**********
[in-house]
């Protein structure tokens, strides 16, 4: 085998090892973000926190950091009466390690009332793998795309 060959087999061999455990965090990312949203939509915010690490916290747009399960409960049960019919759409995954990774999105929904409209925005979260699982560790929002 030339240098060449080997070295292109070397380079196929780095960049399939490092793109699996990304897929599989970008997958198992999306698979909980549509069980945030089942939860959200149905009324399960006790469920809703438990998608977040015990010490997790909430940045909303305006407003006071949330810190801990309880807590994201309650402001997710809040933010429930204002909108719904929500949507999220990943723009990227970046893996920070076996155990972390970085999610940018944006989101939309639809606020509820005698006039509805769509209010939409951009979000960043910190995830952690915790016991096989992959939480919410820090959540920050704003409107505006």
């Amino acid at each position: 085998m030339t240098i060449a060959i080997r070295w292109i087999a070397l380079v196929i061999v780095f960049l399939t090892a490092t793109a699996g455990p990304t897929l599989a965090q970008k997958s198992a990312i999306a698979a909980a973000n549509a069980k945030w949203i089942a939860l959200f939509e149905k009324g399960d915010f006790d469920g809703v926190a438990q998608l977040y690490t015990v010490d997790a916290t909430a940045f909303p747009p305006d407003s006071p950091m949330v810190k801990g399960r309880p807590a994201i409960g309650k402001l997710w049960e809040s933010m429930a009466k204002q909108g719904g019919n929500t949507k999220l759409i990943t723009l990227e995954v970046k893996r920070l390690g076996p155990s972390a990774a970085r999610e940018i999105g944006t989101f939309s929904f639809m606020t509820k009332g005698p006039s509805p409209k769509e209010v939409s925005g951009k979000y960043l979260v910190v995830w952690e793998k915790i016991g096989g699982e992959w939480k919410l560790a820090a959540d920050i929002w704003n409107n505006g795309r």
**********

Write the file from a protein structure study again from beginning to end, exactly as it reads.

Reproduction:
[in-house]
């Protein structure tokens, strides 16, 4: 085998090892973000926190950091009466390690009332793998795309 060959087999061999455990965090990312949203939509915010690490916290747009399960409960049960019919759409995954990774999105929904409209925005979260699982560790929002 030339240098060449080997070295292109070397380079196929780095960049399939490092793109699996990304897929599989970008997958198992999306698979909980549509069980945030089942939860959200149905009324399960006790469920809703438990998608977040015990010490997790909430940045909303305006407003006071949330810190801990309880807590994201309650402001997710809040933010429930204002909108719904929500949507999220990943723009990227970046893996920070076996155990972390970085999610940018944006989101939309639809606020509820005698006039509805769509209010939409951009979000960043910190995830952690915790016991096989992959939480919410820090959540920050704003409107505006």
């Amino acid at each position: 085998m030339t240098i060449a060959i080997r070295w292109i087999a070397l380079v196929i061999v780095f960049l399939t090892a490092t793109a699996g455990p990304t897929l599989a965090q970008k997958s198992a990312i999306a698979a909980a973000n549509a069980k945030w949203i089942a939860l959200f939509e149905k009324g399960d915010f006790d469920g809703v926190a438990q998608l977040y690490t015990v010490d997790a916290t909430a940045f909303p747009p305006d407003s006071p950091m949330v810190k801990g399960r309880p807590a994201i409960g309650k402001l997710w049960e809040s933010m429930a009466k204002q909108g719904g019919n929500t949507k999220l759409i990943t723009l990227e995954v970046k893996r920070l390690g076996p155990s972390a990774a970085r999610e940018i999105g944006t989101f939309s929904f639809m606020t509820k009332g005698p006039s509805p409209k769509e209010v939409s925005g951009k979000y960043l979260v910190v995830w952690e793998k915790i016991g096989g699982e992959w939480k919410l560790a820090a959540d920050i929002w704003n409107n505006g795309r």